Econsultancy recently wrote an article called “Five examples of charities with excellent Twitter feeds”. It was a very useful analysis of best practice by five great charities.
But the examples chosen were all relatively big organisations, with more resources to devote to social media than most charities. So I asked my followers who their favourite small charities on Twitter were, and here are my favourites.
1. Child’s i Foundation
Often cited as an example of best practice for charity digital campaigns in general, Child’s i use their feed to share regular updates from their transitional care home in Uganda. We regularly see beautiful pictures of the children and families they help, tweets personally signed off and, crucially, not too many requests made of their followers.
2. Providence Row
Providence Row are a small charity tackling the root causes of homelessness. Their Twitter feed has a fantastically positive tone, features lots of behind-the-scenes updates from their work, and the Chief Tweeter is never too busy to personally thank new followers for showing an interest in their work.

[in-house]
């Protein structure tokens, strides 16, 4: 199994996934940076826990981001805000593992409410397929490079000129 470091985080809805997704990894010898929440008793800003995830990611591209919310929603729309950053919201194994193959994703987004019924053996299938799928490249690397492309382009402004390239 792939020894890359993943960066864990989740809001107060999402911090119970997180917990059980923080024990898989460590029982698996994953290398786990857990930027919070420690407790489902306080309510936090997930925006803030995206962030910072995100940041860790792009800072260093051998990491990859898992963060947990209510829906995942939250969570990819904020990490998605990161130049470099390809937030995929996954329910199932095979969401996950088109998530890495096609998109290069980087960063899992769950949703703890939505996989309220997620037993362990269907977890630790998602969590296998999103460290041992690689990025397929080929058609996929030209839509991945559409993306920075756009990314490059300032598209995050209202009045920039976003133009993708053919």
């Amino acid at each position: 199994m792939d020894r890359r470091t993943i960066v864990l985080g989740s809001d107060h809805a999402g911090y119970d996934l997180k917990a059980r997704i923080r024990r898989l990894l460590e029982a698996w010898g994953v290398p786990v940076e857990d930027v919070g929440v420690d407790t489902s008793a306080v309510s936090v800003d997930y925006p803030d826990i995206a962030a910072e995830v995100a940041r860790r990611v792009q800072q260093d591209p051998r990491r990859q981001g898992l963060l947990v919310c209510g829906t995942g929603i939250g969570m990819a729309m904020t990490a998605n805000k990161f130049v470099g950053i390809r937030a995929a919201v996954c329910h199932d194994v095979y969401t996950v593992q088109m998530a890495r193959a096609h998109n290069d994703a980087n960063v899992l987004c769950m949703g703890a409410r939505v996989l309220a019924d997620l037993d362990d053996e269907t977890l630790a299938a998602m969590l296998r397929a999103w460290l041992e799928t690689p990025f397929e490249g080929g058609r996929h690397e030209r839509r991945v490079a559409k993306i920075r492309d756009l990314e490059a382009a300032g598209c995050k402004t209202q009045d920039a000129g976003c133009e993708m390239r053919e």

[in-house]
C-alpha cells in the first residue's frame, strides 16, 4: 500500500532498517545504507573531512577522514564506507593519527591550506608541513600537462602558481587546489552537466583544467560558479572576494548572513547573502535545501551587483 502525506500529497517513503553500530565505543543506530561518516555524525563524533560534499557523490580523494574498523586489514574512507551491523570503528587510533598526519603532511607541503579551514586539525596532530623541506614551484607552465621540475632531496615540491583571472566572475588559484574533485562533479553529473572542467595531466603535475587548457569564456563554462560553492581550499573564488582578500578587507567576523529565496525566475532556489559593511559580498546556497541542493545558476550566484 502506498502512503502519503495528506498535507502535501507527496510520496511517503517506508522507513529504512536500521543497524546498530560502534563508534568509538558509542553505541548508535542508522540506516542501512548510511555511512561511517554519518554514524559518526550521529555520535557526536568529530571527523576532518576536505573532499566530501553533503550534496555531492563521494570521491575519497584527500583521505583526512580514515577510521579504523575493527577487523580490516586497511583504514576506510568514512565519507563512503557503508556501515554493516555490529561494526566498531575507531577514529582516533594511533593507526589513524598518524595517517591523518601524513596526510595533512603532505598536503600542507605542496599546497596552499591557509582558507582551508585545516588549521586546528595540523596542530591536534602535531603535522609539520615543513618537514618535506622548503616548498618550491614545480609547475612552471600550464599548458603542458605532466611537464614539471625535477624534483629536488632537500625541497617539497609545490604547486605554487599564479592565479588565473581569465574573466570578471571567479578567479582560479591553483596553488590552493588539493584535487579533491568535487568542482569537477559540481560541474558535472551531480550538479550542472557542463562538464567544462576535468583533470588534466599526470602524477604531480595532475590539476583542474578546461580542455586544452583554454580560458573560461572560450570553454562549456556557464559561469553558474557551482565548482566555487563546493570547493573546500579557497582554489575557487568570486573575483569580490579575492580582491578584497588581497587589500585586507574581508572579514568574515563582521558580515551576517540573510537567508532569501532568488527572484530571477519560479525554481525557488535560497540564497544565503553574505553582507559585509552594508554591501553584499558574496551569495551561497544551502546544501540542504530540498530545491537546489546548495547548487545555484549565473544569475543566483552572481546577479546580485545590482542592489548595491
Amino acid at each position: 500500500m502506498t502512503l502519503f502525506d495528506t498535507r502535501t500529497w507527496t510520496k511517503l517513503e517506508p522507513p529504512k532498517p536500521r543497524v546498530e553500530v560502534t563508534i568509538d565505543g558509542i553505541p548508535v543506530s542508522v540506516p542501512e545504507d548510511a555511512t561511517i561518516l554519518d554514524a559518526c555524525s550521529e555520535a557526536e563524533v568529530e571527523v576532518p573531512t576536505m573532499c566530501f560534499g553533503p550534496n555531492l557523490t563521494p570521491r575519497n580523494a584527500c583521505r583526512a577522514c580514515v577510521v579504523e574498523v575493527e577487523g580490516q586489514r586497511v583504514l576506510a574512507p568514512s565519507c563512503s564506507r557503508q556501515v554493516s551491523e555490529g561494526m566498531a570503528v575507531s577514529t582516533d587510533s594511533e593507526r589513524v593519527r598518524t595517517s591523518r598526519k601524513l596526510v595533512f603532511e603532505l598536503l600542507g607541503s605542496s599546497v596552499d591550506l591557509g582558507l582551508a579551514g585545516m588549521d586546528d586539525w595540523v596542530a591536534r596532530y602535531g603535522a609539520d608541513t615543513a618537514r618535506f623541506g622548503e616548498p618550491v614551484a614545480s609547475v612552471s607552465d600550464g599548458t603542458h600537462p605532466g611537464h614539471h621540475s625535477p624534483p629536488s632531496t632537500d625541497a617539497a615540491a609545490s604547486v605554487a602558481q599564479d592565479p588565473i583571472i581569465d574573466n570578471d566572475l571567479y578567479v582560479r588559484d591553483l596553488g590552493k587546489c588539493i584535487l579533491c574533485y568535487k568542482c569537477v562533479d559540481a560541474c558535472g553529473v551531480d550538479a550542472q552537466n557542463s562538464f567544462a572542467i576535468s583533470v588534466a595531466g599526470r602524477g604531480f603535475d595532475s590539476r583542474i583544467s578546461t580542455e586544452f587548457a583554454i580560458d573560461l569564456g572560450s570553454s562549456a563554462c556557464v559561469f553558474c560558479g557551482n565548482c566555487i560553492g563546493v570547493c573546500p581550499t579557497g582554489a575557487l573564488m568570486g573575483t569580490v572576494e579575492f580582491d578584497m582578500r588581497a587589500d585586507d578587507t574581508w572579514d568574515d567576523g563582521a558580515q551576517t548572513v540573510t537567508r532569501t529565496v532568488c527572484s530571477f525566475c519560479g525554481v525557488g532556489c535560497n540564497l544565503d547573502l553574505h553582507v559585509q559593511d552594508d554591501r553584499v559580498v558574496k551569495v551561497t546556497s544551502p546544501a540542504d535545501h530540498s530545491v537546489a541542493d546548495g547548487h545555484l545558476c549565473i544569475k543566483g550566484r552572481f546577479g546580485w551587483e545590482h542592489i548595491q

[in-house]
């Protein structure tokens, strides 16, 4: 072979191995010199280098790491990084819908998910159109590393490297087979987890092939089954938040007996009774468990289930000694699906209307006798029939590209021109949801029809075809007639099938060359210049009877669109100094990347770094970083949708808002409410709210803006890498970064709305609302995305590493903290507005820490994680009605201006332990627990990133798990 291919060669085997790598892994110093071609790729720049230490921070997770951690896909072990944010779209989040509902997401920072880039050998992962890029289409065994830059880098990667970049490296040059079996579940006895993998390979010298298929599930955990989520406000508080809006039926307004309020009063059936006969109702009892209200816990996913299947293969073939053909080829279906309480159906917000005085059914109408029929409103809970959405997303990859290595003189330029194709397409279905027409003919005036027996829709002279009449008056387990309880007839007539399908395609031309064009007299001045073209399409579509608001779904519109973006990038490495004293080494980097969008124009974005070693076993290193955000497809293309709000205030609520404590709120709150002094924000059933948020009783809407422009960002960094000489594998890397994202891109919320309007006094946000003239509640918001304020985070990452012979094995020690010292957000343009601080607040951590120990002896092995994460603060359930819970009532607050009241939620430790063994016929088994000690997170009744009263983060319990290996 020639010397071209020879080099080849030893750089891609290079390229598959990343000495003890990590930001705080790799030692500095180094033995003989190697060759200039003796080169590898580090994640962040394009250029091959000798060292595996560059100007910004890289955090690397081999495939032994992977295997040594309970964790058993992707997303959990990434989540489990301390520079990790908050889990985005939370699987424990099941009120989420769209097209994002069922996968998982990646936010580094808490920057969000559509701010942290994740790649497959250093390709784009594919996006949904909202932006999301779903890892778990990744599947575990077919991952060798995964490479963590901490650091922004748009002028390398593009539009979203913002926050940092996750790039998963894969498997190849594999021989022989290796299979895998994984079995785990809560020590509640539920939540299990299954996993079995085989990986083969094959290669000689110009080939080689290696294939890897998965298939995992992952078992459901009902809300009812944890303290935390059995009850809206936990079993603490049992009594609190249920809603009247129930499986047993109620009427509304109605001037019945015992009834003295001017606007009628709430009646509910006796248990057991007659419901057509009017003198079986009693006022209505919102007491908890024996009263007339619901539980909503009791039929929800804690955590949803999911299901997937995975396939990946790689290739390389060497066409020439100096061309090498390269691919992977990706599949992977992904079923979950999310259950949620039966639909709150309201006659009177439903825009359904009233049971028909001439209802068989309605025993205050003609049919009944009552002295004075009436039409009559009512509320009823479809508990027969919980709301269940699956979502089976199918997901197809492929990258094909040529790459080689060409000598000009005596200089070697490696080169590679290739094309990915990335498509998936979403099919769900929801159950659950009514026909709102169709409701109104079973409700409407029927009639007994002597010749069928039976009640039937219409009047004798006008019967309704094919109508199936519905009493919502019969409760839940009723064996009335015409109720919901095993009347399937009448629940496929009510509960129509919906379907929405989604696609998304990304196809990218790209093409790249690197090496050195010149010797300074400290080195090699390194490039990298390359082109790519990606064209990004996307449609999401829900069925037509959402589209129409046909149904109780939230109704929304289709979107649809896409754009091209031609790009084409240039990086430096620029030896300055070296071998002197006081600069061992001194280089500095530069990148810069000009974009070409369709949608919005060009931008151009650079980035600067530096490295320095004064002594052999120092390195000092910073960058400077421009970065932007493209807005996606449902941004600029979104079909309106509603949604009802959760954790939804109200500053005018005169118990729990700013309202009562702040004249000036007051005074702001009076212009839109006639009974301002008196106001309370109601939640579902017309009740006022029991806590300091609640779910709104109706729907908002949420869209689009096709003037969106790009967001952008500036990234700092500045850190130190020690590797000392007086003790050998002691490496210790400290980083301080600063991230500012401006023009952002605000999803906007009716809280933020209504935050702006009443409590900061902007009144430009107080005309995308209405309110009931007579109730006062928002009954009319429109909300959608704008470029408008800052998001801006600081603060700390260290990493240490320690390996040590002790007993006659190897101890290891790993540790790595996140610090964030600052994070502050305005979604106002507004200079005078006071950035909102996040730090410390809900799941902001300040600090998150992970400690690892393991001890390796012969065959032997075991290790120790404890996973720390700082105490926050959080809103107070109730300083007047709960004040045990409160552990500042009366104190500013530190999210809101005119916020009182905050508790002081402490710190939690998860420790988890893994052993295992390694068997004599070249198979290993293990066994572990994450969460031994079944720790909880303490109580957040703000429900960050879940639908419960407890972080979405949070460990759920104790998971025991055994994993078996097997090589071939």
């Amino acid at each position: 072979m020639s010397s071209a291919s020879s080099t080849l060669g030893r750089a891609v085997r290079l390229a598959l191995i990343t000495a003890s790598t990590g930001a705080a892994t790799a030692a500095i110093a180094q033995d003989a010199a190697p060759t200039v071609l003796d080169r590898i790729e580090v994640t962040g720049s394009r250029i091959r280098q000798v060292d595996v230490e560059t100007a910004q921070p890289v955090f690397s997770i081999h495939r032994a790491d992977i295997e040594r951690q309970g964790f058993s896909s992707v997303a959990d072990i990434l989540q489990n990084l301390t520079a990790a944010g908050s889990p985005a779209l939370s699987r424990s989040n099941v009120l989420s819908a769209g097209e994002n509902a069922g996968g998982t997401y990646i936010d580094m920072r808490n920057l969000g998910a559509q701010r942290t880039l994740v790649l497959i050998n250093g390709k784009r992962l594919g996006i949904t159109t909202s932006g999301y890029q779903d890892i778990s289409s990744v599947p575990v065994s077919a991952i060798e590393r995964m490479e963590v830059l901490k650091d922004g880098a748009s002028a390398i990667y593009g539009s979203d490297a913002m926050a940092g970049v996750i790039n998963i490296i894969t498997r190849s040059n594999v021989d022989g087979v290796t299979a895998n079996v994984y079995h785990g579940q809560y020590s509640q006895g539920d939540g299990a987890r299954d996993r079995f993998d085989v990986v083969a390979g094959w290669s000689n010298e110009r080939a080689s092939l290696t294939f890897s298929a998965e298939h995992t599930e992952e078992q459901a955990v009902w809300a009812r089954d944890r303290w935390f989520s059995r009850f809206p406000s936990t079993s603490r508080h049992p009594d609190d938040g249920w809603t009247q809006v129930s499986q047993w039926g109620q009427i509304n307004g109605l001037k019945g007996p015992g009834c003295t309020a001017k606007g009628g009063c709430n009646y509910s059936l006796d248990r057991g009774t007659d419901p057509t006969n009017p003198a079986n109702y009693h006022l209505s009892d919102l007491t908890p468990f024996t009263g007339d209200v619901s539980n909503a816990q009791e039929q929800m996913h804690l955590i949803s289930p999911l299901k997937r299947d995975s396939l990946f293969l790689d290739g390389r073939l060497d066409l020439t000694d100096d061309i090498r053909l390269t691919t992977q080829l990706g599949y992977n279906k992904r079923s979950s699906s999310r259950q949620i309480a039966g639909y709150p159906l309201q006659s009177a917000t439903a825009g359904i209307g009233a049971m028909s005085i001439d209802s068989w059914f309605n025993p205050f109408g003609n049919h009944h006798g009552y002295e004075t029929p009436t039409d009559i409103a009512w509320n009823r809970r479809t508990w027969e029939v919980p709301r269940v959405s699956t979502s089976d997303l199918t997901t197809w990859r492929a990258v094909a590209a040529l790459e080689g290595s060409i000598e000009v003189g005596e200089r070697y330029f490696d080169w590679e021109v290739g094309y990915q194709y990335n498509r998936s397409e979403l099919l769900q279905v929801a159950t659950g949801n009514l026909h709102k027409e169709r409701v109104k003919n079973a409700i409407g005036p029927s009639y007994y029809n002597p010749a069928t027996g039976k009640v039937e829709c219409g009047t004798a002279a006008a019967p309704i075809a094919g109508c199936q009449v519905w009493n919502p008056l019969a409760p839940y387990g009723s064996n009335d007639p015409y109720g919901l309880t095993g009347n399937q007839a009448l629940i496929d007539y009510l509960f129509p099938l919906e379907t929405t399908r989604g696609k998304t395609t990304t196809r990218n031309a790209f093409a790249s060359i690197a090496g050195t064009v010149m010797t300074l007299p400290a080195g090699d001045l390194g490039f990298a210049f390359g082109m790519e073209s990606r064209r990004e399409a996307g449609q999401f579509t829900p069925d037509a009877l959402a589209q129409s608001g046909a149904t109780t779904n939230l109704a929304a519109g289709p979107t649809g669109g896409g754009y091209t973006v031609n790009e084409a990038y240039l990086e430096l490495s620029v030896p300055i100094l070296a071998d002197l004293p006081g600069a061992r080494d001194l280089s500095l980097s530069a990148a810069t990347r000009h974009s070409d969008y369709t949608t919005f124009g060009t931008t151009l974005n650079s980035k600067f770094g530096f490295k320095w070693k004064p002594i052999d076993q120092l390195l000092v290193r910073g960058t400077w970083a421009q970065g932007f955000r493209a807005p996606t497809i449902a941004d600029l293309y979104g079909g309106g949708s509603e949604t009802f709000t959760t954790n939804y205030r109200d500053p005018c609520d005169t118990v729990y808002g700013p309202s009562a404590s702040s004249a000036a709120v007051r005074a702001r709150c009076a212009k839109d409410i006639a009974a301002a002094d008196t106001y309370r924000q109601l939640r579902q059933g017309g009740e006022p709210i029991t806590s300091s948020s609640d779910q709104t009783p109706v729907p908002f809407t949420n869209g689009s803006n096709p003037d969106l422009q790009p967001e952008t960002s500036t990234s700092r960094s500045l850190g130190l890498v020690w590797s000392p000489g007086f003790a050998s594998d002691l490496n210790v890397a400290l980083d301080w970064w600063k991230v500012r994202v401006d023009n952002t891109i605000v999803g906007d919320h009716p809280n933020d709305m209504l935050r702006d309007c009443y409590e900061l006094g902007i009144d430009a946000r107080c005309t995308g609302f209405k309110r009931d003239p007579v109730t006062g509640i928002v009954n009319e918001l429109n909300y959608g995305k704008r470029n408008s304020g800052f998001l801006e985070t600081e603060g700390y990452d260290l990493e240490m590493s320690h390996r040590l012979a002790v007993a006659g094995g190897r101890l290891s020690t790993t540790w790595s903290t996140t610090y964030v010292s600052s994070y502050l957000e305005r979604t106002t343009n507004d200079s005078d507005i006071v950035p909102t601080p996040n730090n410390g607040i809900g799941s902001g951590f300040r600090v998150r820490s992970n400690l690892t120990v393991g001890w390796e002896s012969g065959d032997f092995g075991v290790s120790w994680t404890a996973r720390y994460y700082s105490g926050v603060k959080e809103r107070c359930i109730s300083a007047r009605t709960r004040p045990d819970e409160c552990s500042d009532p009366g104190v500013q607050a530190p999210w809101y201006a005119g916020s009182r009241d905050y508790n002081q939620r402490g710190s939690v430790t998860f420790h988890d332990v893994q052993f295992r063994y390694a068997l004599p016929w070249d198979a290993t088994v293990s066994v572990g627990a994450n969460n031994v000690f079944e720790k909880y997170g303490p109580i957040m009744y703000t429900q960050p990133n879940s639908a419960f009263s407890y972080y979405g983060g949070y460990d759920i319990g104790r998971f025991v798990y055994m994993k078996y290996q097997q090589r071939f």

3. Coventry Rape Crisis
The Twitter feed of Coventry Rape Crisis, who work with women, men and children who have been raped or abused, is a buzzing feed. Their “Rape is rape in any language” campaign is very serious of course, but the tone of their many replies to other tweeters is usually energetic and upbeat. A fantastically social feed.
4. Our Home Nakuru
Another international development charity, working in Kenya this time, Our Home Nakuru also shares stories about the children they help (which their followers will love to read). They also share facts about the problems they tackle and take time to thank the people who follow them on Twitter, giving them more information on the work they do.
5. Stepney City Farm
A city farm in the east end of London, Stepney City Farm do much of the above. I love the sense of humour displayed in their many replies (most charities tweets to replies ratio is far too low – not this one) and signing off of individual tweets. Plus, you can’t go far wrong with pictures of cute animals.
What other small charities do you think are rocking it on Twitter?